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Why Western Democracies Should Band Together To Curb China's Influence

NOEL KING, HOST:

Western democracies are trying to curb China's influence. But is it working? Longtime journalist Edward Lucas says it's not.

EDWARD LUCAS: We don't yet have a strategy. We have individual countries trying to do individual things. And we have NATO beginning to wake up to the idea that China is an adversary and the EU saying that China is a strategic rival. But what we don't have is a coordinated effort to say to the Chinese, these are the lines in the sand. This is what you can do. And this is what you, more importantly, can't do.

KING: In a recent paper for his think tank, the Center for European Policy Analysis, which was published in Foreign Policy magazine, Lucas argues for the need to build a coalition. He talked to our co-host, Steve.

LUCAS: I think the key point here is about economic weight, that if you look at China in a one-on-one contest, it's a daunting adversary, rival. But if you put the countries of the so-called West together, you know - Japan, Australia, the European Union, the countries of NATO, North America and all their allies elsewhere - then you've also got a billion and a bit people. You've got a rather bigger economic GDP. And you've got a chance of setting some rules. Now, we won't get everybody on side for everything. But we could say, for example, to the Chinese, if you pick on Australia, as they're doing at the moment, we, as Australia's friends, will take steps to blunt the effect of your pressure on Australia.

STEVE INSKEEP, BYLINE: For those who don't know, what is it that China is doing to Australia right now? And what could the rest of the world do about it?

LUCAS: China has put Australia under a huge economic squeeze with big sanctions on the most important Australian exports to China. And that's causing real economic pain in Australia. And the aim is to punish the Australians, partly to punish them for demanding an independent international inquiry into the source of the pandemic, but more broadly to punish Australia for being a hotbed of criticism of the Chinese Communist Party. And they issued a 14-point document to the Australian media saying these are the mistakes that Australia has to correct. And they included things like allowing criticism of China in the political system, criticism of China in the universities, criticism of China in the think tanks, criticism of China in other places.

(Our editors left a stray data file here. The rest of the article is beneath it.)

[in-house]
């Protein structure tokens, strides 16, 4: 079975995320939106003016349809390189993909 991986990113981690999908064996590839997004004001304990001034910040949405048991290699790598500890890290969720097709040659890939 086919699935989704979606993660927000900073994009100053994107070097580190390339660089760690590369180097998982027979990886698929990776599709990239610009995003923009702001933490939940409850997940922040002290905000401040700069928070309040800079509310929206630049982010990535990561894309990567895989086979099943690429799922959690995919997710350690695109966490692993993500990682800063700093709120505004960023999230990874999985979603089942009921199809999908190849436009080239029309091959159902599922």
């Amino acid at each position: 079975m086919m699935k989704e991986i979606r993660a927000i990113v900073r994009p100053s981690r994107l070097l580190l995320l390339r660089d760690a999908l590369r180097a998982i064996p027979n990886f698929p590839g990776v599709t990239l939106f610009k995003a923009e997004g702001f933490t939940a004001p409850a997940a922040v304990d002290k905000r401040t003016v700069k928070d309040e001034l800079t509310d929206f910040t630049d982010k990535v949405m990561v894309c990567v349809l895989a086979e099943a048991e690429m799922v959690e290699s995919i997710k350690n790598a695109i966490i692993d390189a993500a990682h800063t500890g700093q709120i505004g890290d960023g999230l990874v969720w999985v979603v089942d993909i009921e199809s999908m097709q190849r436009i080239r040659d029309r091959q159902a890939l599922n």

INSKEEP: Now, before we get to what you can do about that, let me just underline this. If you're inside China, if you're talking with people who live in China, they will know that certain topics are sensitive topics that can't be discussed or can't be discussed a certain way. I think you're telling me that China is now trying to export that to its trading partners.

LUCAS: China wants to control the discussion of China all over the world, not just in China. Anyone doing anything about China, the Chinese Communist Party says this is our business. And if we don't like it, we're going to intervene. So for example, we have an annual street party in the city of London, the so-called Lord Mayor's Show. Under Chinese pressure, they excluded Taiwan for no reason other than the Chinese didn't like it. We have demonstrations here in London. The police move them out of the way if there's a Chinese leader visiting. We've seen the same happening in universities in Canada, in Australia. We've seen pressure put on in the United States.

INSKEEP: So suppose there was a more united coalition of democracies that wanted to push back on that specific thing and it was Australia being bullied, as seems to be happening now as you describe, what could they do if they were working together?

LUCAS: I think the obvious thing to do would be to say we will buy the Australian wine. And I've actually launched a campaign called #FreedomWine to encourage people to do this on an individual basis. But the European Union, for example, could reduce its tariffs on Australian wine. The United States could reduce its tariffs on Australian wine. And one would do that to an extent that the Australian wine producers were able, perhaps, not to sell all their wine elsewhere, but at least it would make the Chinese think that tactic didn't really work.

INSKEEP: Do other large democracies still regard the United States as a reliable partner?

LUCAS: If you don't like the United States, you can try looking to the moon or to Mars and try and find other Democratic allies, but you won't find them. In the end, we have to deal with the United States that we have, not the - some ideal United States that exists in a parallel universe. So I think it'll be a lot easier under the Biden administration than it was under the Trump administration because, for example - you know, just take one example - the European Union is an enormously important bloc of 500 million people and a 20 trillion GDP, more or less. And Donald Trump referred to it as an enemy.

And that's not the great - best basis of building an alliance. And fundamentally, this is not a problem of means. It's not that the Chinese are winning because they're so much stronger than us. They're winning because they're better organized than us. They're more ruthless than we are. They're more determined. And the lack of determination, willpower and coordination lies with us. We can fix that, we just have to want to.

INSKEEP: Edward Lucas, thank you very much. It's a pleasure talking with you.

LUCAS: It was a pleasure. Thank you for having me.

(SOUNDBITE OF AETHER AND PENSEES' "MORFIN")

KING: Edward Lucas is with the Center for European Policy Analysis.

(SOUNDBITE OF AETHER AND PENSEES' "MORFIN") Transcript provided by NPR, Copyright NPR.